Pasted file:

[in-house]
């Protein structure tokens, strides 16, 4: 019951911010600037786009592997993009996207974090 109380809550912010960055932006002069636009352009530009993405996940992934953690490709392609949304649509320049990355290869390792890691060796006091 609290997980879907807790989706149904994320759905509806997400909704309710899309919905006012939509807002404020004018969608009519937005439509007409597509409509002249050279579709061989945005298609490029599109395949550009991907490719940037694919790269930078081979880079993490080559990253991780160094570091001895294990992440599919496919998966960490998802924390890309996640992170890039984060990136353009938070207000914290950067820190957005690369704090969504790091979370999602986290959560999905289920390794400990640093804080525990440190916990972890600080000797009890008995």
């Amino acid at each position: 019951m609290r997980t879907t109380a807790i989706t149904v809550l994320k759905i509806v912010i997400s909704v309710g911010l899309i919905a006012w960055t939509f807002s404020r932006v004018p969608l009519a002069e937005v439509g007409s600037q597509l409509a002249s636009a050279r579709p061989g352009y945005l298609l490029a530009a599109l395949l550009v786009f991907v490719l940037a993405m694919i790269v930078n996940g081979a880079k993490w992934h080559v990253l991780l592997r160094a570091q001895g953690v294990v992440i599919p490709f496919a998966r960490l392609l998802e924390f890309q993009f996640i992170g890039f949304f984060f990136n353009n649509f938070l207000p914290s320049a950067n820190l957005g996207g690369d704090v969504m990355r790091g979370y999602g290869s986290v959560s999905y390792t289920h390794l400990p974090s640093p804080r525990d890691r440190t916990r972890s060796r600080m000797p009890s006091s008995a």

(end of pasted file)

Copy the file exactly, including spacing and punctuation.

[in-house]
């Protein structure tokens, strides 16, 4: 019951911010600037786009592997993009996207974090 109380809550912010960055932006002069636009352009530009993405996940992934953690490709392609949304649509320049990355290869390792890691060796006091 609290997980879907807790989706149904994320759905509806997400909704309710899309919905006012939509807002404020004018969608009519937005439509007409597509409509002249050279579709061989945005298609490029599109395949550009991907490719940037694919790269930078081979880079993490080559990253991780160094570091001895294990992440599919496919998966960490998802924390890309996640992170890039984060990136353009938070207000914290950067820190957005690369704090969504790091979370999602986290959560999905289920390794400990640093804080525990440190916990972890600080000797009890008995």
């Amino acid at each position: 019951m609290r997980t879907t109380a807790i989706t149904v809550l994320k759905i509806v912010i997400s909704v309710g911010l899309i919905a006012w960055t939509f807002s404020r932006v004018p969608l009519a002069e937005v439509g007409s600037q597509l409509a002249s636009a050279r579709p061989g352009y945005l298609l490029a530009a599109l395949l550009v786009f991907v490719l940037a993405m694919i790269v930078n996940g081979a880079k993490w992934h080559v990253l991780l592997r160094a570091q001895g953690v294990v992440i599919p490709f496919a998966r960490l392609l998802e924390f890309q993009f996640i992170g890039f949304f984060f990136n353009n649509f938070l207000p914290s320049a950067n820190l957005g996207g690369d704090v969504m990355r790091g979370y999602g290869s986290v959560s999905y390792t289920h390794l400990p974090s640093p804080r525990d890691r440190t916990r972890s060796r600080m000797p009890s006091s008995a």